This article originally appeared on VICE US.
As the number of patients infected with the new coronavirus in China passes the total number infected with SARS in 2003, scientists in Hong Kong revealed that they have already developed a vaccine.
But the breakthrough is not going to help the thousands of people currently infected with the virus.
“We have already produced the vaccine, but it will take a long time to test,” Yuen Kwok Yung, chair of infectious diseases at the University of Hong Kong, told the South China Morning Post, revealing that his team had isolated the previously unknown virus from the city’s first imported case.
Yeun was unavailable to comment on the exact timeline for the vaccine on Wednesday, but he said it would take months to test the vaccine on animals, and at least another year to conduct clinical trials on humans, before it was fit for use.
The race to produce a vaccine has intensified in recent days as the number of people infected has exploded. There are now over 6,000 confirmed cases in China, a total surpassing the SARS infection rate in 2003 that killed 349 in the country. On Wednesday, the last remaining uninfected region in China, Tibet, reported its first suspected case.
To date, the virus has killed 132 people in China.
Globally the infection also continues to spread, with Turkey and the United Arab Emirates reporting their first cases on Wednesday.
The researchers in Hong Kong are just one of more than half a dozen laboratories outside of China racing to develop vaccines for the deadly virus.
There are at least four labs in the U.S. working on developing a vaccine. The National Institutes of Health in Maryland has been working on the issue for weeks, while scientists working for three private companies — Johnson & Johnson, Moderna Therapeutics, and Inovio Pharmaceuticals — are also seeking to develop vaccines.
In Australia, researchers have become the first to grow the virus in a lab outside of China, a breakthrough that the scientists said would be “a game-changer for diagnosis” as it will allow for the development of a test to confirm infections even in patients who are showing no symptoms.
“The virus will be used as positive control material for the Australian network of public health laboratories, and also shipped to expert laboratories working closely with the World Health Organization (WHO) in Europe,” Julian Druce, from Melbourne's Peter Doherty Institute for Infection and Immunity, said in a statement.
As scientists race to develop protections for the virus, governments around the world are taking steps to keep their citizens safe.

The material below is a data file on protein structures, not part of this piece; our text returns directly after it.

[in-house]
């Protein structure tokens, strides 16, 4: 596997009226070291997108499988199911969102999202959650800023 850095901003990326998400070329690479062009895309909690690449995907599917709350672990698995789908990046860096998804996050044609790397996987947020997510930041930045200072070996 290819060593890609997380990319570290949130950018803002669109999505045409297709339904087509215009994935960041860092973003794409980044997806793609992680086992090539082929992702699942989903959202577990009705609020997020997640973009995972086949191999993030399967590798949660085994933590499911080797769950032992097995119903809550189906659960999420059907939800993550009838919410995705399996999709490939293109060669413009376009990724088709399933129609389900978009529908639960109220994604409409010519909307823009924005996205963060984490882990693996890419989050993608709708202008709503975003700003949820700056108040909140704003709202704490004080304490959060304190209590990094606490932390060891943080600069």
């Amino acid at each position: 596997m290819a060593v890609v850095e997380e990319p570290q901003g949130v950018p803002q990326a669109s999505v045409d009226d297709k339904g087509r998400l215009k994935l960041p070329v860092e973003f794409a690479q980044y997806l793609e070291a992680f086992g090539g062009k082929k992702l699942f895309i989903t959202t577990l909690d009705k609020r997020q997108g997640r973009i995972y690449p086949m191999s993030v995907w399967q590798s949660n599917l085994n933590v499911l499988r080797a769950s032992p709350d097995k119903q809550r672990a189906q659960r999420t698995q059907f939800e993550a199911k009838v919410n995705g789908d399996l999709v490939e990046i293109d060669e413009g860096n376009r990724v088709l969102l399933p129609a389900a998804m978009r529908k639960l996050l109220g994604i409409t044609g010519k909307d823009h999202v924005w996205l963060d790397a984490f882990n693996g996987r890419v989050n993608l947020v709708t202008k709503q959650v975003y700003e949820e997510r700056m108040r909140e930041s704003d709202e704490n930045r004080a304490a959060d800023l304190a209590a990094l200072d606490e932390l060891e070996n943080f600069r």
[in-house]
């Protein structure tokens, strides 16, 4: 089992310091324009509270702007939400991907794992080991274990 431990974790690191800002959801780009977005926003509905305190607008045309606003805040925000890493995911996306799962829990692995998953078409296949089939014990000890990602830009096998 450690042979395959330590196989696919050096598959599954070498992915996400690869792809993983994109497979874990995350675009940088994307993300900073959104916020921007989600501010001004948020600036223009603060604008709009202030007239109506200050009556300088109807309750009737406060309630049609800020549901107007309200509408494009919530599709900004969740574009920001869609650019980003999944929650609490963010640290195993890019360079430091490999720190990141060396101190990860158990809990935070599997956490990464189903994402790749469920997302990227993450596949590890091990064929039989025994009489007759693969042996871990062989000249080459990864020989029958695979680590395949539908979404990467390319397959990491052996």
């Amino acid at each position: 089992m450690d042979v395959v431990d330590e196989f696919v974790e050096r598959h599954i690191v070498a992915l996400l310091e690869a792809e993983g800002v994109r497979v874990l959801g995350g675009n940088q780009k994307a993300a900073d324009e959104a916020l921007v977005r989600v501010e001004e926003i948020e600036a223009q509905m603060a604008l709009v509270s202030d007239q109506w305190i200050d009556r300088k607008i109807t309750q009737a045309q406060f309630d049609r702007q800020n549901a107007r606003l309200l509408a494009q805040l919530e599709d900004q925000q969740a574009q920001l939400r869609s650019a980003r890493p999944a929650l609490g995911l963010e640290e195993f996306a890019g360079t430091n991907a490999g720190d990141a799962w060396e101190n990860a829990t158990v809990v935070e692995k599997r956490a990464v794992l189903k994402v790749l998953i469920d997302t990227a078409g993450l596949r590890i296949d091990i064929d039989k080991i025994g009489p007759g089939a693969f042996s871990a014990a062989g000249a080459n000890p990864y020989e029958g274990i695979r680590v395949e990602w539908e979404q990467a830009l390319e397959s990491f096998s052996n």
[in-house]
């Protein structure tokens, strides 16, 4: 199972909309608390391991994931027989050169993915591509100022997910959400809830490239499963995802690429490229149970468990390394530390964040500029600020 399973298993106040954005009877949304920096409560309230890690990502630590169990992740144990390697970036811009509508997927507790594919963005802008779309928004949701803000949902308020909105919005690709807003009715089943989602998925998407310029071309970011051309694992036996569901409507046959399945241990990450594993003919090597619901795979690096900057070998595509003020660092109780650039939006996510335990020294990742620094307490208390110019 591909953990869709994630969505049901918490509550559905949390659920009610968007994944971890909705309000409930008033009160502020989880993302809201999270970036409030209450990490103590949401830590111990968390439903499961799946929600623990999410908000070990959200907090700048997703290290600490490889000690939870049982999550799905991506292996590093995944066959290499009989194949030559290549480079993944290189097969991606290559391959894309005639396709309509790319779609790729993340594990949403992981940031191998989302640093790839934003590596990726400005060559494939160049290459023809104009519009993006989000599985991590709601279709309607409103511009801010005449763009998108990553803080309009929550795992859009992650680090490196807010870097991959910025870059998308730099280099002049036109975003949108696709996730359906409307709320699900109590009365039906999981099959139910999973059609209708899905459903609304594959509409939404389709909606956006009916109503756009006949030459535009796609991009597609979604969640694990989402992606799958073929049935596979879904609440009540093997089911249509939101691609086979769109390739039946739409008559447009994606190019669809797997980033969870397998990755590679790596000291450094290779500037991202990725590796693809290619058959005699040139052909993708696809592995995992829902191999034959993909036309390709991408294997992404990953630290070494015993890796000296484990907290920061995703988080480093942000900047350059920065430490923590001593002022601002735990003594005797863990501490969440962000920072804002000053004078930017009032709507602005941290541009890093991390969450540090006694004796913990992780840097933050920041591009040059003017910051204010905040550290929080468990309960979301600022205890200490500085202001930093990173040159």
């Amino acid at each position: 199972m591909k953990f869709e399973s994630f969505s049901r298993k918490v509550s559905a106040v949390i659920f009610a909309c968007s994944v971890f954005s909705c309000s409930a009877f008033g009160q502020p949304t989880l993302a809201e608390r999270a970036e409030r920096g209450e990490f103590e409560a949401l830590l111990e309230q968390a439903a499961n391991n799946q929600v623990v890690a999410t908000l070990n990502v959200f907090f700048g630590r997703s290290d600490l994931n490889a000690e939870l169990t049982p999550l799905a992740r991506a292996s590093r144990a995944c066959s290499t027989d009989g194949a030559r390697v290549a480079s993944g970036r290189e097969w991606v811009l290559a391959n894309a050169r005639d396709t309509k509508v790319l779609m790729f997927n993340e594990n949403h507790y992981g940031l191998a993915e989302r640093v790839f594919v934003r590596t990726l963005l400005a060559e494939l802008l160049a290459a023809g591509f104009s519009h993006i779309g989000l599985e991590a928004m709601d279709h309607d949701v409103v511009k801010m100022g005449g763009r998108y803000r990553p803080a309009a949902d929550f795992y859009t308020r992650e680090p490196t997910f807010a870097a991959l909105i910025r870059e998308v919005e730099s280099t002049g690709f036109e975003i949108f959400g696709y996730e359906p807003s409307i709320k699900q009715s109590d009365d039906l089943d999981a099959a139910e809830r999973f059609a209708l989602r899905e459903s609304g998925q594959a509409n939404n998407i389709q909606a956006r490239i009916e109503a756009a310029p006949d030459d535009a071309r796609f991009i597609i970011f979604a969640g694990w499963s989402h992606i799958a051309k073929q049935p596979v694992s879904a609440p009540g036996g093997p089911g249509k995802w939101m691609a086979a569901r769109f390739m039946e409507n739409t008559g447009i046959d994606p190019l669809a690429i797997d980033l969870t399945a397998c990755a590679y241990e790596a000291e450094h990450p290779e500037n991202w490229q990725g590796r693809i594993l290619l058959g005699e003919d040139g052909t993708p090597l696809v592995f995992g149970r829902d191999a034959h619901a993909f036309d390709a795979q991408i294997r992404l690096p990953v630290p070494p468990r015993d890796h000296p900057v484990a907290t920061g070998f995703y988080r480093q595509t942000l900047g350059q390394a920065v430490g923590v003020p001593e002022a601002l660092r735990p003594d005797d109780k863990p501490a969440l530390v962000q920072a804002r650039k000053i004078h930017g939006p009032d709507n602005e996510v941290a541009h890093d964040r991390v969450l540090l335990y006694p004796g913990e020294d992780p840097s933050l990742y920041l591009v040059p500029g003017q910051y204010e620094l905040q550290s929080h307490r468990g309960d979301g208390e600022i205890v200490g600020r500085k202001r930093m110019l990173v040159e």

Evacuations and lockdowns
The White House on Tuesday told U.S. airlines that it was considering imposing a blanket ban on all flights into and out of China.
On Wednesday British Airways announced it was suspending all flights into and out of China, and Air Canada, United Airlines and Cathay Pacific have also canceled some of their flights into and out of China.
Hundreds of foreign nationals have been evacuated from Hubei province, the epicenter of the outbreak, in recent days. On Wednesday the U.S. evacuated 240 Americans from Wuhan, including dozens of diplomats. Australia, South Korea, Japan France, and the U.K. are also repatriating their citizens.
In China, tens of millions of people in cities across Hubei remain in lockdown as Beijing scrambles to contain the virus. In Wuhan, where the outbreak was first reported, the city streets are empty, but work continues at breakneck speed on a new hospital that is due to be completed early next week.
The city has already converted an empty building into a 1,000-bed emergency facility that was opened on Wednesday after just two days of work to convert it.
While citizens in Wuhan remain under lockdown, those who managed to escape the city before transport links were shut down are reportedly facing increasing stigma in other parts of China.
Images posted on social media show people building unofficial roadblocks to prevent people from Wuhan entering their villages or towns. Police have vowed to crack down on unauthorized roadblocks.
Hotels and gas stations are also reportedly refusing to accept people from Wuhan, according to online reports.
According to The Paper, a Chinese publication, one man from Wuhan was stranded between the provinces of Anhui and Henan after both sides denied him of entry due to the coronavirus outbreak. He was forced to sleep in his car by the highway for two nights after local hotels said they would not accept guests from Wuhan.
Cover: Students line up to sanitize their hands to avoid the contact of coronavirus before their morning class at a hight school in Phnom Penh, Cambodia, Tuesday, Jan. 28, 2020. (AP Photo/Heng Sinith)